Every now and then I come across an article that raises some interesting issues in the world of wireless technology. A recent CNET artilce talks about the differing rates of adoption for camera and so-called “smart” phones.
Realms of Competition – One of the major challenges facing smartphones is that they are competing with a lot of other enterprise purchases. The kind of employee who is eligible to get a corporate-sponsored smartphone (I am willing to speculate that the majority of smartphones are purchased by companies for employee use and very few are purchased by individuals for their own use without reimbursement) is also likely weighing/already has a Blackberry, other PDA, or mobile phone. New smartphones will likely be viewed as replacements or substitutions for existing PDA or mobile phone purchases. In this economic climate, I don’t think that it would be particularly easy to argue that it is “mission critical” to replace a slightly aged PDA or mobile phone with a new smartphone unless there is just an absolutely critical enterprise application (such as email) that the new device enables.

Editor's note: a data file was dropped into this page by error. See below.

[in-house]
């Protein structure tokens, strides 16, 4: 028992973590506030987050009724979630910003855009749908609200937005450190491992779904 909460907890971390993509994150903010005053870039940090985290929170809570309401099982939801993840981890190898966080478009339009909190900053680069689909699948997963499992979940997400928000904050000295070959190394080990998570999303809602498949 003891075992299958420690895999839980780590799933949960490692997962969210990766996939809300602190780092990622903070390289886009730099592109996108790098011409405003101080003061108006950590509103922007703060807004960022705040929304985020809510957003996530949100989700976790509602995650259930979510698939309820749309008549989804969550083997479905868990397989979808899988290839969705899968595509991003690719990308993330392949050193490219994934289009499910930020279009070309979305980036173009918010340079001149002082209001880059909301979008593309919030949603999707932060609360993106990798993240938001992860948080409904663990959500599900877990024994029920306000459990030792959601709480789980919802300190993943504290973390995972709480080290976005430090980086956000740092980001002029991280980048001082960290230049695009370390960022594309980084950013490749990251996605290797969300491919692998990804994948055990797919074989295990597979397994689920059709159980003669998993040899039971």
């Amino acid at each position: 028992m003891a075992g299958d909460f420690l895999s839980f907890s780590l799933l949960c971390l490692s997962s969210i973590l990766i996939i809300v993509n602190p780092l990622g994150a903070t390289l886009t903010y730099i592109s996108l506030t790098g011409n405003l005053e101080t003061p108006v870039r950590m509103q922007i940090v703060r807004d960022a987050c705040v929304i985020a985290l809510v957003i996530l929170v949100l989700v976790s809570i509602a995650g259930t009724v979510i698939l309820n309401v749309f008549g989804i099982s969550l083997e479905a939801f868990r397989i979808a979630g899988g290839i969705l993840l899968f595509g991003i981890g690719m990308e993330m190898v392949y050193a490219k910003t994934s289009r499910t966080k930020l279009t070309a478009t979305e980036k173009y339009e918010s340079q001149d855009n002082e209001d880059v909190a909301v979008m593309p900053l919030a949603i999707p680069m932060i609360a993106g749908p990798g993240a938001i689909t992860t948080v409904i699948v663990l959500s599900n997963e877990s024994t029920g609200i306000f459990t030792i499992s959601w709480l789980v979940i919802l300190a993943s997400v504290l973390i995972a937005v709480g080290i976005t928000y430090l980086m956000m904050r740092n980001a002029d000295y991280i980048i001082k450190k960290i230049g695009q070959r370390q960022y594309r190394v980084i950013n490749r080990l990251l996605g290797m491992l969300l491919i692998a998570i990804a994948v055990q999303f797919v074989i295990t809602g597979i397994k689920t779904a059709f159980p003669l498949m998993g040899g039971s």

For cameraphones, the competitive landscape is much different. I would argue that camera phones do not compete with digital cameras — they actually compete with non-camera handsets. I don’t know any cameraphones available in the U.S. that offer megapixel counts rivaling even low-end digital cameras. When a customer goes into a mobile phone shop (online or offline), the real decision process is camera phone vs. non-camera phone. As the price differential between camera-enabled and non-camera phones continues to shrink, I expect that the adoption rate for camera phones will continue to increase.
Price – On a related note, camera phones and smartphones compete in entirely different price bands. Whereas camera phones are now available for less than $100, most smartphones are available for $400 and up. There simply aren’t a lot of customers who routinely spend $400 or more on a mobile phone.